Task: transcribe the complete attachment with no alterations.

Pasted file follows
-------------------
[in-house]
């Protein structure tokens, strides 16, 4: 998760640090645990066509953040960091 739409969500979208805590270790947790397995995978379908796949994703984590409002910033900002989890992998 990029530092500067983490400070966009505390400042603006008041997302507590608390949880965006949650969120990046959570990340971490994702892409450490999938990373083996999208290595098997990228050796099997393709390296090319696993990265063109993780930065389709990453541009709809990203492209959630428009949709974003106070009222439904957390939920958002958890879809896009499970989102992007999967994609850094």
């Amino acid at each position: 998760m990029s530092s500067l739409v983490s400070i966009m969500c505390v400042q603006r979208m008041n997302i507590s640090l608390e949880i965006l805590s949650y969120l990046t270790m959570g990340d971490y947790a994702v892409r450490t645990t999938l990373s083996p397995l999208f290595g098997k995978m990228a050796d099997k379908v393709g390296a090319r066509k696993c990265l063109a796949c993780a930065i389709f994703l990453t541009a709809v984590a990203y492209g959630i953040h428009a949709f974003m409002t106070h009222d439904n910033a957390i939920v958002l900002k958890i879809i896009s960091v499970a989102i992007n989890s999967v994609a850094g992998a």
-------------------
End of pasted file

[in-house]
């Protein structure tokens, strides 16, 4: 998760640090645990066509953040960091 739409969500979208805590270790947790397995995978379908796949994703984590409002910033900002989890992998 990029530092500067983490400070966009505390400042603006008041997302507590608390949880965006949650969120990046959570990340971490994702892409450490999938990373083996999208290595098997990228050796099997393709390296090319696993990265063109993780930065389709990453541009709809990203492209959630428009949709974003106070009222439904957390939920958002958890879809896009499970989102992007999967994609850094």
């Amino acid at each position: 998760m990029s530092s500067l739409v983490s400070i966009m969500c505390v400042q603006r979208m008041n997302i507590s640090l608390e949880i965006l805590s949650y969120l990046t270790m959570g990340d971490y947790a994702v892409r450490t645990t999938l990373s083996p397995l999208f290595g098997k995978m990228a050796d099997k379908v393709g390296a090319r066509k696993c990265l063109a796949c993780a930065i389709f994703l990453t541009a709809v984590a990203y492209g959630i953040h428009a949709f974003m409002t106070h009222d439904n910033a957390i939920v958002l900002k958890i879809i896009s960091v499970a989102i992007n989890s999967v994609a850094g992998a």